The skin is the largest organ of the human body, covering its entire surface area and accounting for around 16% of our body weight. It acts a tough, multiple-layer physical barrier protecting us from damage, infection and drying out. As we age, the number of collagen and elastic fibres, in a layer known as the dermis, decreases; as a result, the skin loses its elasticity and begins to sag and wrinkle. Skin ageing, however, is more than just creases in its surface. Over the years, the skin's colour and texture also alter – deeper signs of the ageing process at work.
Science has provided us with a number of measures that help to halt these changes. These include protecting the skin from the Sun, as its damaging ultraviolet rays are well-known to contribute to severe premature ageing; and to abstain from smoking, which - among a multitude of negative impacts on one's body - also accelerates skin ageing. But science has also provided us with a number of compounds that may lessen the effects associated with getting old. There is in fact much research going on in the field, with a number of scientists devoting their lives to uncovering the secrets behind fine-looking skin.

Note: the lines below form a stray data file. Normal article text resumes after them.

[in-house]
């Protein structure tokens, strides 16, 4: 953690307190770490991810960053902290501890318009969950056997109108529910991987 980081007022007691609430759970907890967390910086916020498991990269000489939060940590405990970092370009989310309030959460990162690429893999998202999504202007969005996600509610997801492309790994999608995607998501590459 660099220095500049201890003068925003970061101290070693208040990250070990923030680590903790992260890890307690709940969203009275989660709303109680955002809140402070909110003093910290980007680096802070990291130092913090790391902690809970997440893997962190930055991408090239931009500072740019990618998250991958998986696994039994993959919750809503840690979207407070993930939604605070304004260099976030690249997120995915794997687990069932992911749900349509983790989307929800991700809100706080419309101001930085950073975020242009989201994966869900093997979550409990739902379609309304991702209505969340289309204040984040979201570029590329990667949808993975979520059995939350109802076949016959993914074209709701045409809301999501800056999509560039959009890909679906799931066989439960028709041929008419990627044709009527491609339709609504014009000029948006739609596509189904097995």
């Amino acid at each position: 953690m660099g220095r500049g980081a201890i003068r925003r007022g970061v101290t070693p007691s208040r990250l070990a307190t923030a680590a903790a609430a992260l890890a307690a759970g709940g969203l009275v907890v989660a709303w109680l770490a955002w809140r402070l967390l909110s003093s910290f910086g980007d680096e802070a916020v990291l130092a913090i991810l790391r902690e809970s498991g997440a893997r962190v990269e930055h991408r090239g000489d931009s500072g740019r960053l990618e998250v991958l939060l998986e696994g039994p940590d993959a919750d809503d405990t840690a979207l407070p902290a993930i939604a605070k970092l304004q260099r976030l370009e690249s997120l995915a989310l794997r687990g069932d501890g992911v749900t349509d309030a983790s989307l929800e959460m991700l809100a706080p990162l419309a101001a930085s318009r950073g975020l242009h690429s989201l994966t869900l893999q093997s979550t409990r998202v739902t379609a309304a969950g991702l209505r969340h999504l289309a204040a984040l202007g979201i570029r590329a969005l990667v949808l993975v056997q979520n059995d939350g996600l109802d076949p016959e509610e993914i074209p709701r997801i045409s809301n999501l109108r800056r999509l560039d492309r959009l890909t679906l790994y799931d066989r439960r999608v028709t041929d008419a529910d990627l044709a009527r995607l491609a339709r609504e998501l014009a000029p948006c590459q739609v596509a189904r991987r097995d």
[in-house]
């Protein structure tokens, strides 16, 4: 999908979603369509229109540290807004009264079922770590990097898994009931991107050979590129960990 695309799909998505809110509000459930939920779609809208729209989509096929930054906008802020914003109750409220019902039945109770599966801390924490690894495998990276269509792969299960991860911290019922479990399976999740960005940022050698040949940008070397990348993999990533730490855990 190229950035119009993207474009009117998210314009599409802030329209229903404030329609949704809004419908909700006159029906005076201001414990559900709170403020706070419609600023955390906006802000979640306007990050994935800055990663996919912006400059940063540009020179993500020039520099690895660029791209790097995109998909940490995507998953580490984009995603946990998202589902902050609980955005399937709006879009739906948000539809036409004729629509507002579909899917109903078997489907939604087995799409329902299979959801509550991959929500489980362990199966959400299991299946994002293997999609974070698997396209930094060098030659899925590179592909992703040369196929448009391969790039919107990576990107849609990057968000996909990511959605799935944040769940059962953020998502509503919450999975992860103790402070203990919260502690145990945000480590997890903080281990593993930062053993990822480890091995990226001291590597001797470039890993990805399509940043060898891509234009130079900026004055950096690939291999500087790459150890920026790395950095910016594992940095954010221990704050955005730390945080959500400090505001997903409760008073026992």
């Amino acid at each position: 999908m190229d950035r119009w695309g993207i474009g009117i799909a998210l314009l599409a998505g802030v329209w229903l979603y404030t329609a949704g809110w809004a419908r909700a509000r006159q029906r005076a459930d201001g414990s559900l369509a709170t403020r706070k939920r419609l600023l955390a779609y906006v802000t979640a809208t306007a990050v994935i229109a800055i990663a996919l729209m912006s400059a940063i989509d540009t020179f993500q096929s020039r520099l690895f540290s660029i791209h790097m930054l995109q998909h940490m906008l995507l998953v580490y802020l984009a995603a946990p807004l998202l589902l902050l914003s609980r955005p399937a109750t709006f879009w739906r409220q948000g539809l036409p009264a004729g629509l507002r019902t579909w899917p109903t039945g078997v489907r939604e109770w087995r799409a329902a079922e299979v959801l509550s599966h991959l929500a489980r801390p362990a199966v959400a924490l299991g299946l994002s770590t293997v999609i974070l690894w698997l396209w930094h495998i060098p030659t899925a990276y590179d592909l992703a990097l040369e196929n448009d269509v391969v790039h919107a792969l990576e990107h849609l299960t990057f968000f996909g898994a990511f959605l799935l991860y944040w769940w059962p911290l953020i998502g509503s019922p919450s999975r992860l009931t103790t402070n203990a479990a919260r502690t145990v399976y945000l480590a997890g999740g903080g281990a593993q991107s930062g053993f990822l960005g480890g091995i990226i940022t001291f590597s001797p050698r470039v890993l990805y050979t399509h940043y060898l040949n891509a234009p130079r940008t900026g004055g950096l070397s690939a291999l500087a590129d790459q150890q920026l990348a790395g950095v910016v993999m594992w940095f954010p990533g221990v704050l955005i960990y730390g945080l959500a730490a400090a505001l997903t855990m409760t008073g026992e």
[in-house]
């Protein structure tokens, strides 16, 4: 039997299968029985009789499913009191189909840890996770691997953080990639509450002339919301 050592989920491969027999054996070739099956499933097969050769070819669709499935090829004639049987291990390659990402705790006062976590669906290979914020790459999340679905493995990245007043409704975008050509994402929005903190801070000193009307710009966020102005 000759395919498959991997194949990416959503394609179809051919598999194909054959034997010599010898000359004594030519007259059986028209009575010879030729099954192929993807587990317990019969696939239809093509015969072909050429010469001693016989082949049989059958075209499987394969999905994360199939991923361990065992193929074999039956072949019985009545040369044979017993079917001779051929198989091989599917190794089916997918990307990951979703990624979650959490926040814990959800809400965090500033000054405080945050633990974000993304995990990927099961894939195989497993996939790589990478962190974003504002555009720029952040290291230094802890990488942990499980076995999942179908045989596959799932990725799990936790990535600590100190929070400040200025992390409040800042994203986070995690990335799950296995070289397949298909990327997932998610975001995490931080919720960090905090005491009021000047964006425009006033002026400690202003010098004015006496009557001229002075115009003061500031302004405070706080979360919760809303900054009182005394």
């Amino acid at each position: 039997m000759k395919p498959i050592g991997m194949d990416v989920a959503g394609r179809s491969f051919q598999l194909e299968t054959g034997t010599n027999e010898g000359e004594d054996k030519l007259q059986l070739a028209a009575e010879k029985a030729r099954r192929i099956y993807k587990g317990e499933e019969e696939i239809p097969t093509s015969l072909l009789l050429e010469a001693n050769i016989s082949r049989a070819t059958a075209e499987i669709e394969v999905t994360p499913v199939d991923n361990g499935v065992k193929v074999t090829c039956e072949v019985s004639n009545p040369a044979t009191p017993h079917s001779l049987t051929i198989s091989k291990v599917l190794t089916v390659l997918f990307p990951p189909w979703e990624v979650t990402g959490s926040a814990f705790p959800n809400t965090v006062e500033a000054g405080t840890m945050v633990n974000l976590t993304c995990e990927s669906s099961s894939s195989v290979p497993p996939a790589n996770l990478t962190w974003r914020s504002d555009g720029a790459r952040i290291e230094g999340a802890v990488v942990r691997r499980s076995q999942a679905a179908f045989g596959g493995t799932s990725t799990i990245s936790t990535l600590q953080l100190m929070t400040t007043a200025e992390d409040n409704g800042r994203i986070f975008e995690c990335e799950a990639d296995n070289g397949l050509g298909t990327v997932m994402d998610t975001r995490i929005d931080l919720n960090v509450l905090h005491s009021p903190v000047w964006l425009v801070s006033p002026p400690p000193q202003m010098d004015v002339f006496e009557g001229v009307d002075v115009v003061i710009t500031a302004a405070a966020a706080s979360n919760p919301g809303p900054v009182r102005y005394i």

One such scientist is Dr Paul Matts, a Research Fellow in Research and Development for Health and Beauty Care products at Procter and Gamble, who has been involved in skin-care research and development for the past 17 years. He has worked on fundamental skin research, the development of new methods to measure the characteristics of skin and is currently working closely with development teams to identify new technologies with the eventual aim of bringing technical data to life.